Tag Archive for trucking

Finding the Right Fleet GPS for a Livable City

Port Metro Vancouver
Images courtesy of Port Metro Vancouver

Vancouver has always prided itself as a livable city. Year after year, Vancouver tops the list as “world’s most livable city”. One unintended result—stemming from its freeway wars of the 1960s and 70s that put a finish to highway construction—was that the city’s residential streets would find themselves hosting long queues of Port container and long-haul truck traffic.

While Port Metro Vancouver does not operate container trucking companies or container trucks of its own, with 149 privately-owned trucking companies sending over 2,000 trucks to the Port, it has found itself at the diplomatic center of a delicate balance between trucking and city politics.

Last year after Port Metro Vancouver closed its receiving entrance on Clark Drive (a designated truck route), residents quickly noticed a huge increase in container truck traffic on Nanaimo Street (a primarily residential street). With complaints flooding in from constituents, City Hall put pressure on Port Metro Vancouver to do something to reduce this congestion.

In a special pilot program, Port Metro Vancouver equipped 300 container trucks with GPS tracking devices to send information to Port authorities about what routes Port-bound trucks were using. In a recent interview with The Vancouver Sun, Port Metro Vancouver CEO Robin Silvester described the pilot program  as having “already brought results”.

As with CP Rail (another customer of the Port), it vastly improved turnaround time at the Port. “It’s really looking at having a minimal number of trucks in the Lower Mainland,” Sylvester said, adding the Port hopes to reduce the number of trucks leaving without cargo by 30 to 40 per cent. “That would be fantastic. We’re building the tools to move toward that goal.” Based on the improvements in efficiency, the Port is looking to outfit all licensed trucks to its facilities with a GPS solution soon. The program is voluntary and free to licensed trucks serving the Port facilities.

Port Metro VancouverWhile the City of Vancouver is always keen to retain its “most livable city” designation, it also has big incentives to see trucks and commercial vehicles move efficiently.  With over $200-million worth of cargo moving through the port each day, the City must balance the needs of trucks and commercial vehicles positively with the overall health of the city.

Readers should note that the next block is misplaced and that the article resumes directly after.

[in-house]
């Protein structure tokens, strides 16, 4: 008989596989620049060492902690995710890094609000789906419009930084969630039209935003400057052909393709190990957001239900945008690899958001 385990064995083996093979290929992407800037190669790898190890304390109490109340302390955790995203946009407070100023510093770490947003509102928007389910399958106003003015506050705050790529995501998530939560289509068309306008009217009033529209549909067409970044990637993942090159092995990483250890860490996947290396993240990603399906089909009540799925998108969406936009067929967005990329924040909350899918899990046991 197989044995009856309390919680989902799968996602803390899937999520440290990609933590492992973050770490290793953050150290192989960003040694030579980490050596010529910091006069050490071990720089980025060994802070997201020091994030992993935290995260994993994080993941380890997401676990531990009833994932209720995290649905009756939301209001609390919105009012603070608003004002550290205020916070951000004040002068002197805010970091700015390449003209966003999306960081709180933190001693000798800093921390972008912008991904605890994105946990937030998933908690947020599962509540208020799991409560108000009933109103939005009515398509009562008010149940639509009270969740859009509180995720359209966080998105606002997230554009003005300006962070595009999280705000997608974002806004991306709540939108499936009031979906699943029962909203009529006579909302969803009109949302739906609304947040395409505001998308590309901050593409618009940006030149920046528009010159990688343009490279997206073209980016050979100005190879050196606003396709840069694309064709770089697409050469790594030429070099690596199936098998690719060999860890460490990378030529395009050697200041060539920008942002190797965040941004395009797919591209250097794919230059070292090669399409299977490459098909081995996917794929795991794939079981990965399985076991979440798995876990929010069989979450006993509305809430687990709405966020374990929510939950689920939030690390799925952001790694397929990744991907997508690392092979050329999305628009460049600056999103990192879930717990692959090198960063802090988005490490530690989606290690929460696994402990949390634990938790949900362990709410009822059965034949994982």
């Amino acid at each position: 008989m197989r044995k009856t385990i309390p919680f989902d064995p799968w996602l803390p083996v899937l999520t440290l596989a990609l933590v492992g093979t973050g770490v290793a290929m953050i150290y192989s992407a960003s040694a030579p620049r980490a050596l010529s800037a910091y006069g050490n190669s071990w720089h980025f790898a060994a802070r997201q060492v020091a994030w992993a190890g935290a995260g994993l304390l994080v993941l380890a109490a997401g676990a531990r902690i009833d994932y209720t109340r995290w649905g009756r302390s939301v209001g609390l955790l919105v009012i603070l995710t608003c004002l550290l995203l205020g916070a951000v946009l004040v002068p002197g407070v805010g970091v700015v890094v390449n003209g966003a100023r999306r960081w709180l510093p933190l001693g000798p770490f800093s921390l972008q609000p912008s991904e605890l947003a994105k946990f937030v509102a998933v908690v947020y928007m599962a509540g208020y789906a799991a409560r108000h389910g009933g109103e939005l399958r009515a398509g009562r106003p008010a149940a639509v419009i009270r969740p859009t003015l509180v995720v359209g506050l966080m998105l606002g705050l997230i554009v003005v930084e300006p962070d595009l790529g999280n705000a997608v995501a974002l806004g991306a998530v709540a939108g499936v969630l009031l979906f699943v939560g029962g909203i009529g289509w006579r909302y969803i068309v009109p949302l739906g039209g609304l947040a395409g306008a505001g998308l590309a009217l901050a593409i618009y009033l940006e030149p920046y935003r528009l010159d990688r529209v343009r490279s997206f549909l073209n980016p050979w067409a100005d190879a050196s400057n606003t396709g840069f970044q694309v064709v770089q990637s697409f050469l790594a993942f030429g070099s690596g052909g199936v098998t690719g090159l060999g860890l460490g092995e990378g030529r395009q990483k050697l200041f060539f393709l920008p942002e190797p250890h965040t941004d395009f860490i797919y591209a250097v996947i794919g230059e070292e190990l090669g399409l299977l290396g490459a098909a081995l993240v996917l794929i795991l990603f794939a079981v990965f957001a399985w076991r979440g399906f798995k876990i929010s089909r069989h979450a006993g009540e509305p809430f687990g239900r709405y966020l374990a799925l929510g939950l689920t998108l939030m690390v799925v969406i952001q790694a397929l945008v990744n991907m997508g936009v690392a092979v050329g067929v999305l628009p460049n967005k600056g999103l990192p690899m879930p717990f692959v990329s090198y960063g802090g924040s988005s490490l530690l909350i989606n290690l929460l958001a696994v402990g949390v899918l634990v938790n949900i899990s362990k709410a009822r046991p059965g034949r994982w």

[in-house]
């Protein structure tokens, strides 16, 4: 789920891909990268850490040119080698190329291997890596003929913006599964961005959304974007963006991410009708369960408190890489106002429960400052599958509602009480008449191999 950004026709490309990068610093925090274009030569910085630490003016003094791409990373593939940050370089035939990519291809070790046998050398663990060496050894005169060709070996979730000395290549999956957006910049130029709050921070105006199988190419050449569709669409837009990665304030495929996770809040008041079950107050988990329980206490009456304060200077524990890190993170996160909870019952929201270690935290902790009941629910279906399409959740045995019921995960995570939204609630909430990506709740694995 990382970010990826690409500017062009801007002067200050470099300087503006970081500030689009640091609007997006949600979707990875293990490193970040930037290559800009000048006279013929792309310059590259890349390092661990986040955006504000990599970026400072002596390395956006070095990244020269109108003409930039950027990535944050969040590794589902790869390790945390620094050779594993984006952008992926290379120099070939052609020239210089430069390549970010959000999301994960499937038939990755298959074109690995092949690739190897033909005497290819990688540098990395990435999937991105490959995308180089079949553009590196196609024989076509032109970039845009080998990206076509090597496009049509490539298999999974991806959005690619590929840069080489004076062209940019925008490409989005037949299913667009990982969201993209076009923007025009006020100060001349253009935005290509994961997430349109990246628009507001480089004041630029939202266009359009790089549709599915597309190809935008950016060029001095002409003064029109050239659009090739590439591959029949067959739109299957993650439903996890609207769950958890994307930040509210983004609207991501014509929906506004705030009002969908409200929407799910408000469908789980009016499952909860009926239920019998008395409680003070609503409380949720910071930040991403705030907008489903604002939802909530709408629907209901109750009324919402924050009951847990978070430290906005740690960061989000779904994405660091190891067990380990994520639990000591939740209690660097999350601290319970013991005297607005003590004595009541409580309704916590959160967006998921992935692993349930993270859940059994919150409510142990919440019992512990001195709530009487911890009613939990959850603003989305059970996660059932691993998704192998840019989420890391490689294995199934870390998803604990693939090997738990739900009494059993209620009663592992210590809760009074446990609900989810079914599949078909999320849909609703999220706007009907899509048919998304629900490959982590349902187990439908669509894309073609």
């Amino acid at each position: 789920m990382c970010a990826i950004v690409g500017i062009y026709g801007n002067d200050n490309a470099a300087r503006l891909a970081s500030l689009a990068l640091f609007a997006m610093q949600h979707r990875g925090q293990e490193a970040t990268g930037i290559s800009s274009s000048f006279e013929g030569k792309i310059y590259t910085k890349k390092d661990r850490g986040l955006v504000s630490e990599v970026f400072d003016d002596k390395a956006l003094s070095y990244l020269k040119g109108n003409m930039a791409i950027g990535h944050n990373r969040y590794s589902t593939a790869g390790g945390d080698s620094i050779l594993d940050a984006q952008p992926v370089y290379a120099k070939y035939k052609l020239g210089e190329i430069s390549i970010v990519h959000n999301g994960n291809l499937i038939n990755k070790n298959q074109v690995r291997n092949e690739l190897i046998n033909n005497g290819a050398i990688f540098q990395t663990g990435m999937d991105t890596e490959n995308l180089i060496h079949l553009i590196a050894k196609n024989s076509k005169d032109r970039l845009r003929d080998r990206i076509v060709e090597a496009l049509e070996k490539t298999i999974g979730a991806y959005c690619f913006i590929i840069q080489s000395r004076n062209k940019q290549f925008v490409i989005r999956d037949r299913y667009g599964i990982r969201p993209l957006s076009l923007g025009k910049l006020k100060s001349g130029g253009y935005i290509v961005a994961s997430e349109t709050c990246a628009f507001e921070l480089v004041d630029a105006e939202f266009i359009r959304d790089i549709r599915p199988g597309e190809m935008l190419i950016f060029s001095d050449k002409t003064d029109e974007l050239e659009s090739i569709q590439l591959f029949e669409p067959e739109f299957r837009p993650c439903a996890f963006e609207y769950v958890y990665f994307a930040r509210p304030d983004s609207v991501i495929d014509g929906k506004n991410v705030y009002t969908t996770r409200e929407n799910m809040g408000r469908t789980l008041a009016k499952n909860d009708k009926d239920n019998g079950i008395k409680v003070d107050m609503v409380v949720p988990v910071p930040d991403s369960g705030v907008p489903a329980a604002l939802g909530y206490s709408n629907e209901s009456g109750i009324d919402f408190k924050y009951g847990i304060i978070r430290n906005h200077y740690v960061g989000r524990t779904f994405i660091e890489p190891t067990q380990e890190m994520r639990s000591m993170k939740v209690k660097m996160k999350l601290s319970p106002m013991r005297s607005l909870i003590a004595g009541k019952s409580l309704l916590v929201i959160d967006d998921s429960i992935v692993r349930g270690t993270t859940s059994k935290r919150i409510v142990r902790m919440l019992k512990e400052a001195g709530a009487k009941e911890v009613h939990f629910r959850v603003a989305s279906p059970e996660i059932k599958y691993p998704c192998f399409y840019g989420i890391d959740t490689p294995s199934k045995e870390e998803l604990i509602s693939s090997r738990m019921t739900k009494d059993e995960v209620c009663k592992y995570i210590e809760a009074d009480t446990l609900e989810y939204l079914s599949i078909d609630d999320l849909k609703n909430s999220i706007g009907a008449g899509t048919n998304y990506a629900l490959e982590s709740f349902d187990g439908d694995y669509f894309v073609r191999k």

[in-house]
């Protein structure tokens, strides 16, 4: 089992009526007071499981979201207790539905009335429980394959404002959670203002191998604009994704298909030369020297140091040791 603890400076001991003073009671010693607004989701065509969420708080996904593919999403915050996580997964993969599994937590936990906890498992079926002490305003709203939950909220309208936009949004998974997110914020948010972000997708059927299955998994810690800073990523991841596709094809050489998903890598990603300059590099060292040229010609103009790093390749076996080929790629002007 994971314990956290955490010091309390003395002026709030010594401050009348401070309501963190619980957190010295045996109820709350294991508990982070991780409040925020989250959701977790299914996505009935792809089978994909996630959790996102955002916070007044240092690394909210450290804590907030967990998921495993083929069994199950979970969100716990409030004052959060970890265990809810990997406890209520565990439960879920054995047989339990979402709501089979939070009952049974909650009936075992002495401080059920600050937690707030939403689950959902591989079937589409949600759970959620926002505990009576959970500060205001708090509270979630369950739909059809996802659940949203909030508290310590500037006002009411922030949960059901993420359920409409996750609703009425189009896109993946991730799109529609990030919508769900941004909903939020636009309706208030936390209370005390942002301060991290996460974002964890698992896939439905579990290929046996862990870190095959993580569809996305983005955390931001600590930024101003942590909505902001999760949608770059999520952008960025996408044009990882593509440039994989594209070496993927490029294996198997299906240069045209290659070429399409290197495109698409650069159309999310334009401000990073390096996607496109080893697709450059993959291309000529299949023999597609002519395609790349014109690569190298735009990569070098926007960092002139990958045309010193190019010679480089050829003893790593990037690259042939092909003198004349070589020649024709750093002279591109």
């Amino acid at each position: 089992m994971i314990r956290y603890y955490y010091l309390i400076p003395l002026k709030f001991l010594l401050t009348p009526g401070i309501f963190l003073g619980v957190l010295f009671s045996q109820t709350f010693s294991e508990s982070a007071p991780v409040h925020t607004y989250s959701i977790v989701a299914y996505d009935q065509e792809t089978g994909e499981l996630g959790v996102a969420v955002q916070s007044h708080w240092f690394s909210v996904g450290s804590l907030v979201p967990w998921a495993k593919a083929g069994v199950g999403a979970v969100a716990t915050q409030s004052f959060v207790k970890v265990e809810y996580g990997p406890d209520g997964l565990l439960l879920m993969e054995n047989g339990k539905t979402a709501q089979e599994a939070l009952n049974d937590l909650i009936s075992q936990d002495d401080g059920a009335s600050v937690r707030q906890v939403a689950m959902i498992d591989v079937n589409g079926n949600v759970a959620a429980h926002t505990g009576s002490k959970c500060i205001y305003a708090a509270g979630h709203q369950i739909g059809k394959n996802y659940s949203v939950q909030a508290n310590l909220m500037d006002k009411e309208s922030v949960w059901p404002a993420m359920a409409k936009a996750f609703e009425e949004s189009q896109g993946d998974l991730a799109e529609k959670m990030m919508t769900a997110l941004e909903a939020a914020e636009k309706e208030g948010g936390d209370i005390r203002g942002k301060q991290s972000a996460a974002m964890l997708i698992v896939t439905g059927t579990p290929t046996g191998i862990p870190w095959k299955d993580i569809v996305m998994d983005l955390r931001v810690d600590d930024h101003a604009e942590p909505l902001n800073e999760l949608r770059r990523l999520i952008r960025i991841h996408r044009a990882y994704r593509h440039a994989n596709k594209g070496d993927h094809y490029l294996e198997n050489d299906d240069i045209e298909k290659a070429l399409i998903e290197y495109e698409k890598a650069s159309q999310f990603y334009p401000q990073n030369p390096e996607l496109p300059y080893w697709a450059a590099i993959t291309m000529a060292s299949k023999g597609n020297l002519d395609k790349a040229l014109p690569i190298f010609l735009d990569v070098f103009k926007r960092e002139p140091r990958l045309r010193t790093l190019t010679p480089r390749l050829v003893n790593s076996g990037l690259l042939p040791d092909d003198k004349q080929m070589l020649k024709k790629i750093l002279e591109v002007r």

The City enforces truck route regulations based on public complaints and safety inspections, but now Port Metro Vancouver can be pro-active. “The GPS (units) will create a system where we’re more pro-active rather than waiting until a community raises a concern”, Silvester said.

Ten-Top Trucking Topics of 2012

Since the release of last year’s Annual Trucking Industry Survey (in early October 2011) researched by the American Transportation Research Institute (ATRI), the average price of a gallon of diesel has climbed 33.7 cents to $4.086. Yet fuel prices rank only fifth on ATRI’s ranking and even the economy lagged behind two critical issues for 2012. The two biggest issues for this past year both revolve around regulatory compliance: CSA and HOS.

Some accounting for the ranking pre-ambled the results. For example, the high elevation of HOS was thought to result from “a final rule on federal Hours-of-Service (HOS) regulations…issued at the close of 2011 and the degree to which the changes will impact the industry has yet to be fully understood.” Similarly, CSA’s rise to first place is thought to be the result of “uncertainty and dissatisfaction with the impacts of CSA” throughout the industry.

The ATRI survey is distributed to a large sample of more than 4,000 trucking industry stakeholders from both the U.S. and Canada (including motor carriers, commercial drivers and other industry stakeholders) to measure the importance of each issue. As with previous surveys, respondents are asked to rank a list of ten issues. This year, a record 943 respondents completed the survey.

2012 Results

2012-Trucking-Critical-Issues

What this means for you

As with our assessment of the 2011 ATRI survey, many of the issues most concerning to trucking fleets are in the domain of solutions Webtech Wireless provides: